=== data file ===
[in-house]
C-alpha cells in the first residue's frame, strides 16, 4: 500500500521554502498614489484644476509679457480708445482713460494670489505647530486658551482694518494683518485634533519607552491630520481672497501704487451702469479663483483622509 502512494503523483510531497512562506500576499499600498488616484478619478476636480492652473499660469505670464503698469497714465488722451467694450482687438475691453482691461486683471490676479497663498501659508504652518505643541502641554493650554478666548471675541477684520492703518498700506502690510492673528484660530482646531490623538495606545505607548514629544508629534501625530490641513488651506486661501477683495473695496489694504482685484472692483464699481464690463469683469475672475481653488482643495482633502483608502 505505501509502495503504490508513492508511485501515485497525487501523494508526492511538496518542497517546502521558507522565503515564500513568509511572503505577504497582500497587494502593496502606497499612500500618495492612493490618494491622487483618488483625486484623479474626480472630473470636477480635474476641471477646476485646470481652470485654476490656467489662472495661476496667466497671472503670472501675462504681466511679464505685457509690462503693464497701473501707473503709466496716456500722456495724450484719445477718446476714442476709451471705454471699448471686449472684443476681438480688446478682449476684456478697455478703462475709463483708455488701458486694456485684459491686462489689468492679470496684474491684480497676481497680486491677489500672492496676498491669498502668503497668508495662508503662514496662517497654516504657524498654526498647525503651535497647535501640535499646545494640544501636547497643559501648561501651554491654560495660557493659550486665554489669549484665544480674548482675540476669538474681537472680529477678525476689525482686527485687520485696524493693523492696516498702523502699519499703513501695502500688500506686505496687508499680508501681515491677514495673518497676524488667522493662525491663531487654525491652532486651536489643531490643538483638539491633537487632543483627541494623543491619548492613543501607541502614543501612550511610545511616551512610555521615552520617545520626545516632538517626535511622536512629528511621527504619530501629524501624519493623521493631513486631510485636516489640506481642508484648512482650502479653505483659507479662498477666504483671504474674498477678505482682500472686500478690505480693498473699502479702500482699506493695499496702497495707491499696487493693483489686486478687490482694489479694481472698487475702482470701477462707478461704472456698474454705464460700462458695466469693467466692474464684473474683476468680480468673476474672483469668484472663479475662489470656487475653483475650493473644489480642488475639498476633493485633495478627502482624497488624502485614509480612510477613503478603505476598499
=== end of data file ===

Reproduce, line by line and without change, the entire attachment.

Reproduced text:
[in-house]
C-alpha cells in the first residue's frame, strides 16, 4: 500500500521554502498614489484644476509679457480708445482713460494670489505647530486658551482694518494683518485634533519607552491630520481672497501704487451702469479663483483622509 502512494503523483510531497512562506500576499499600498488616484478619478476636480492652473499660469505670464503698469497714465488722451467694450482687438475691453482691461486683471490676479497663498501659508504652518505643541502641554493650554478666548471675541477684520492703518498700506502690510492673528484660530482646531490623538495606545505607548514629544508629534501625530490641513488651506486661501477683495473695496489694504482685484472692483464699481464690463469683469475672475481653488482643495482633502483608502 505505501509502495503504490508513492508511485501515485497525487501523494508526492511538496518542497517546502521558507522565503515564500513568509511572503505577504497582500497587494502593496502606497499612500500618495492612493490618494491622487483618488483625486484623479474626480472630473470636477480635474476641471477646476485646470481652470485654476490656467489662472495661476496667466497671472503670472501675462504681466511679464505685457509690462503693464497701473501707473503709466496716456500722456495724450484719445477718446476714442476709451471705454471699448471686449472684443476681438480688446478682449476684456478697455478703462475709463483708455488701458486694456485684459491686462489689468492679470496684474491684480497676481497680486491677489500672492496676498491669498502668503497668508495662508503662514496662517497654516504657524498654526498647525503651535497647535501640535499646545494640544501636547497643559501648561501651554491654560495660557493659550486665554489669549484665544480674548482675540476669538474681537472680529477678525476689525482686527485687520485696524493693523492696516498702523502699519499703513501695502500688500506686505496687508499680508501681515491677514495673518497676524488667522493662525491663531487654525491652532486651536489643531490643538483638539491633537487632543483627541494623543491619548492613543501607541502614543501612550511610545511616551512610555521615552520617545520626545516632538517626535511622536512629528511621527504619530501629524501624519493623521493631513486631510485636516489640506481642508484648512482650502479653505483659507479662498477666504483671504474674498477678505482682500472686500478690505480693498473699502479702500482699506493695499496702497495707491499696487493693483489686486478687490482694489479694481472698487475702482470701477462707478461704472456698474454705464460700462458695466469693467466692474464684473474683476468680480468673476474672483469668484472663479475662489470656487475653483475650493473644489480642488475639498476633493485633495478627502482624497488624502485614509480612510477613503478603505476598499